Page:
Gestures have been a part of human communication for centuries. From simple hand signals to complex body language, gestures have helped us convey meaning and express emotions without words. But what if these classical gestures were transformed into neon signs?
The peace sign
Also known as the "V for Victory" or "Victory Hand" gesture, it is made by holding up the index and middle fingers in a "V" shape. It was popularized during World War II by British Prime Minister Winston Churchill as a symbol of victory over Nazi Germany. Churchill would often make the gesture in public appearances and speeches to boost morale and show support for the war effort. The V-sign was also used as a symbol of resistance by the French resistance and other occupied countries. After the war, the gesture became a symbol of peace and victory. Anti-war and anti-establishment activists also used it to symbolize peace and unity. It's still widely used as a symbol of victory, peace, and resistance to oppression and is often seen at political rallies and protests.
The peace sign quickly gained popularity as a symbol of anti-war and civil rights movements during the 1960s and 1970s. It became a symbol of peace and anti-establishment and was commonly used in protests and demonstrations. The peace sign was also used as a logo for various peace organizations and movements, and it was often seen on buttons, posters, and other forms of protest art.
Today, the peace sign remains an iconic symbol of peace and is still widely used as a symbol of hope, love, and unity. It is still used in anti-war campaigns, human rights movements, and other social and political causes, and it continues to be a popular symbol in art and fashion.
The "OK" sign
It is a gesture connecting the thumb and index finger in a circle while keeping the other fingers straight. It is commonly used as a symbol of approval or agreement. However, in recent years, white supremacists have also adopted the gesture as a symbol of white power. This has led to controversy and confusion over the appropriateness of using gestures in certain contexts. It's important to be aware of the multiple meanings of gestures and symbols and to use them in appropriate ways to avoid offense or confusion.
The "thumbs-up" sign is a gesture in which the thumb and index finger are extended upward, while the other fingers are curled into the palm. It is commonly used as a symbol of approval, agreement, or support. The origins of the thumbs-up gesture are not entirely clear, but it is believed to have its roots in ancient Rome, where it was used as a symbol of agreement or approval in the gladiatorial arenas. The thumbs-up gesture is also used in many different cultures and is widely recognized as a positive sign. However, it's important to note that the thumbs-up may have different connotations or meanings in different cultures.
The "rock on" hand gesture
The "rock on" hand gesture is a symbol of support or enthusiasm for rock music and culture. It is made by holding the index and pinky fingers in the air, while tucking the middle and ring fingers into the palm and holding the thumb out.
It is also known as the "rock and roll" or "metal horns" gesture. The origins of the rock on gesture are not entirely clear, but it is believed to have been popularized by rock musicians in the 1970s, specifically by the band Coven in the song "One Tin Soldier" and Dio, who used this hand gesture on stage. The gesture was then adopted by fans and other musicians in the rock and metal scene. This gesture is also used in other cultures it could have different meanings like in India it is considered an auspicious symbol.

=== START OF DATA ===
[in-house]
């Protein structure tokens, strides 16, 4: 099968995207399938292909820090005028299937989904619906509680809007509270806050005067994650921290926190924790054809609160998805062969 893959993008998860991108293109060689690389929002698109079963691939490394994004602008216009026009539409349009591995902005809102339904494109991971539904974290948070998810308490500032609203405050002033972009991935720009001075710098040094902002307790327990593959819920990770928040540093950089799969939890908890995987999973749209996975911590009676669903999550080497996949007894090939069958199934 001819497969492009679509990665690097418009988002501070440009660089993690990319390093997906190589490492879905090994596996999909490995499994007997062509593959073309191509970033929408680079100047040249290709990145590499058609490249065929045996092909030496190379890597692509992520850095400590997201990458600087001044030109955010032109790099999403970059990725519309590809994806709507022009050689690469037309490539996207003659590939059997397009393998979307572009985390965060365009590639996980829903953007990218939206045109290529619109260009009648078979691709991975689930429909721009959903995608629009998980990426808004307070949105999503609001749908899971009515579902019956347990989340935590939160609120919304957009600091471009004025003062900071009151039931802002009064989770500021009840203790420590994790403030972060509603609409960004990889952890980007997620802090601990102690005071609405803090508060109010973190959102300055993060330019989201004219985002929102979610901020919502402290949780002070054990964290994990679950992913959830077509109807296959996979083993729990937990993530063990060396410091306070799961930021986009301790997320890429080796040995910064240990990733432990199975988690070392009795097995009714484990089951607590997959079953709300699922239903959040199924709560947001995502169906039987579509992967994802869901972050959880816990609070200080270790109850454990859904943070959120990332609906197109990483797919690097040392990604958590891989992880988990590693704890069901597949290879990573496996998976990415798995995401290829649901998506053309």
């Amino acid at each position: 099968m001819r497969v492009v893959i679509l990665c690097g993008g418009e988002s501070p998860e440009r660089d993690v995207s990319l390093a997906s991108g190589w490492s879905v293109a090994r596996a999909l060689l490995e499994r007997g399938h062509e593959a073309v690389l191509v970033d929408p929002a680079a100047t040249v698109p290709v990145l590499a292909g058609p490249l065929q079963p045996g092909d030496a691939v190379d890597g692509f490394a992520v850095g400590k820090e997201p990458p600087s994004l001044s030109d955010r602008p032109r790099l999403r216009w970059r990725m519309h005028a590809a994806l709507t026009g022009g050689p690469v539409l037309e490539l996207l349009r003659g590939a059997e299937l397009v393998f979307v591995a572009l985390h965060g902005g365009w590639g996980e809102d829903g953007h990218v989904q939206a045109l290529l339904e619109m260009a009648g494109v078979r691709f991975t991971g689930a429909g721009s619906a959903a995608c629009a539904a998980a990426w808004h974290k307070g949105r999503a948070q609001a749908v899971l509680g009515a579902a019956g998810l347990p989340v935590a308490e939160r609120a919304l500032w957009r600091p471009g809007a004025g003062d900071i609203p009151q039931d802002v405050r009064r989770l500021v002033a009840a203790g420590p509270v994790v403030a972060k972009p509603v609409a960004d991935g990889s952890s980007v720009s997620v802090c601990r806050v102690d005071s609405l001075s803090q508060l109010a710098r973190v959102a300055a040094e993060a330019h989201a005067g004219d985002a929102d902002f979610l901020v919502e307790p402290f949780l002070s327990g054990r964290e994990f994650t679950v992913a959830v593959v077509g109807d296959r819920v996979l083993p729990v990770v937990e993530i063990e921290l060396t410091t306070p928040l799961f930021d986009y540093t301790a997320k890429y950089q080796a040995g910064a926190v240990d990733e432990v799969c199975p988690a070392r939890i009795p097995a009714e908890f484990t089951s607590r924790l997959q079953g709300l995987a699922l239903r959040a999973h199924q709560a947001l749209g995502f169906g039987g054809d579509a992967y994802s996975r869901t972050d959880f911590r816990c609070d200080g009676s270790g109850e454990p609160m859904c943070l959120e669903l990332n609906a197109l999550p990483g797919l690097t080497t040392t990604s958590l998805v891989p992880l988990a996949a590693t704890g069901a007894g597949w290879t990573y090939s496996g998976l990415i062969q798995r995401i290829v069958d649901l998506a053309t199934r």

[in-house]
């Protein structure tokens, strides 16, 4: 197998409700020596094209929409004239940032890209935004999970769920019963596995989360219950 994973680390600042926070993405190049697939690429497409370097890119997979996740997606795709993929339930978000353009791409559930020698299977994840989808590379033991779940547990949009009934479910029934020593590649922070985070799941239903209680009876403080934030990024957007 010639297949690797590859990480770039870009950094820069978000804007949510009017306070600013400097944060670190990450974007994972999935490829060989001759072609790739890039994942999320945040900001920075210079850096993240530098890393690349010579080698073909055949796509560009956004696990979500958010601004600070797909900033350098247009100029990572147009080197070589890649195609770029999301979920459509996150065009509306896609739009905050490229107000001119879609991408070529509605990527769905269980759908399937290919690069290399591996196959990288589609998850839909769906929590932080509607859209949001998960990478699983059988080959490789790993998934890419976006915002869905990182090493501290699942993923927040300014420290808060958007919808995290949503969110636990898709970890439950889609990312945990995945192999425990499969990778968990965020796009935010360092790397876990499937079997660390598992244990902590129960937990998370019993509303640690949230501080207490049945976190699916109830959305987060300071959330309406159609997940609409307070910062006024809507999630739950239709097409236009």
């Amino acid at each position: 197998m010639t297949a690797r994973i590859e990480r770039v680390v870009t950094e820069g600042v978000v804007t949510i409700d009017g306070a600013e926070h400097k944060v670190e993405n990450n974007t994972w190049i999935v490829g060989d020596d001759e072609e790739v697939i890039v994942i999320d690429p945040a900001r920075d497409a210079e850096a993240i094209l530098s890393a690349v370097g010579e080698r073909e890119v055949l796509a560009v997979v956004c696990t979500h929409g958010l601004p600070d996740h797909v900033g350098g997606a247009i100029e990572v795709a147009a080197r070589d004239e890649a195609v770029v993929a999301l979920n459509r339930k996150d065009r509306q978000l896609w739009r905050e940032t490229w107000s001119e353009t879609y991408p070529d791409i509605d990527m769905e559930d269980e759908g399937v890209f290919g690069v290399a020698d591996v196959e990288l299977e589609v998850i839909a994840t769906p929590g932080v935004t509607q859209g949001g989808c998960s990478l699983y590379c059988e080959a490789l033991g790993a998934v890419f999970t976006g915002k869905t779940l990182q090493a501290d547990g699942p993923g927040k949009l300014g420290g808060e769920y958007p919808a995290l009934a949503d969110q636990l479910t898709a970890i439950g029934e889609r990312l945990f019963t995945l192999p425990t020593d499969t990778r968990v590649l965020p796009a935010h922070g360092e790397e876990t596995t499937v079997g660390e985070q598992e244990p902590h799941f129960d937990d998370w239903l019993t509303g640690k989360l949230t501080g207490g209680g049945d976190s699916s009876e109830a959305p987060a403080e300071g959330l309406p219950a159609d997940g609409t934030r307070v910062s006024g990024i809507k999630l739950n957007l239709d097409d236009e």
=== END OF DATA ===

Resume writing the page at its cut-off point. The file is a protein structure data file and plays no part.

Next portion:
The "shaka" sign
Residents of Hawaii use the shaka to convey the "Aloha Spirit", a concept of friendship, understanding, compassion, and solidarity among the various ethnic cultures that reside in Hawaii, lacking a direct semantic to literal translation. Drivers will often use it on the road to communicate distant greetings along with gratitude.
In California, the shaka sign may be referred to as "hang loose" or "hang ten", both associated with surfer culture.
In coastal Brazil, the shaka sign, known as the "hang loose" (also derived from an eponymous clothing brand, which uses the shaka as a logo), is a common gesture; Ronaldinho usually celebrated the goals he scored by giving the crowd a double shaka. It is also associated with the Brazilian jiu-jitsu community internationally.
Chinese "six" gesture: The sign has some similarities to the Chinese number gesture for "six".
Beverages: The sign can also be used to indicate the imbibing of a bottled drink, either alcoholic or non-alcoholic, as attested to below, by placing the thumb to the mouth and motioning the little finger upward as if tipping up a bottle's bottom end. A similar meaning can be achieved by pressing the thumb up against the tip of the nose with the little finger raised upwards parallel to the bridge of the nose. It is referred to as "schooies" in Australia (Australian slang for a schooner)
"Call me" gesture
With the thumb held near the ear and the little finger pointed at the mouth, the gesture is commonly understood to mean "call me", as it resembles the handset of a traditional landline telephone.
In 2021 it was reported that the gesture was declining among younger Americans, who favored placing a hand flat against their face, in a manner resembling a smartphone.
In Australia and Russia raising the thumb to the mouth while pointing the little finger to the air is seen as an invitation for one to smoke marijuana, the posture resembling the use of a pipe. Similarly in New Zealand, this gesture symbolizes smoking a "P" (methamphetamine) pipe, as well as variations of the shaka sign being the recognized gang salute for the Mongrel Mob.
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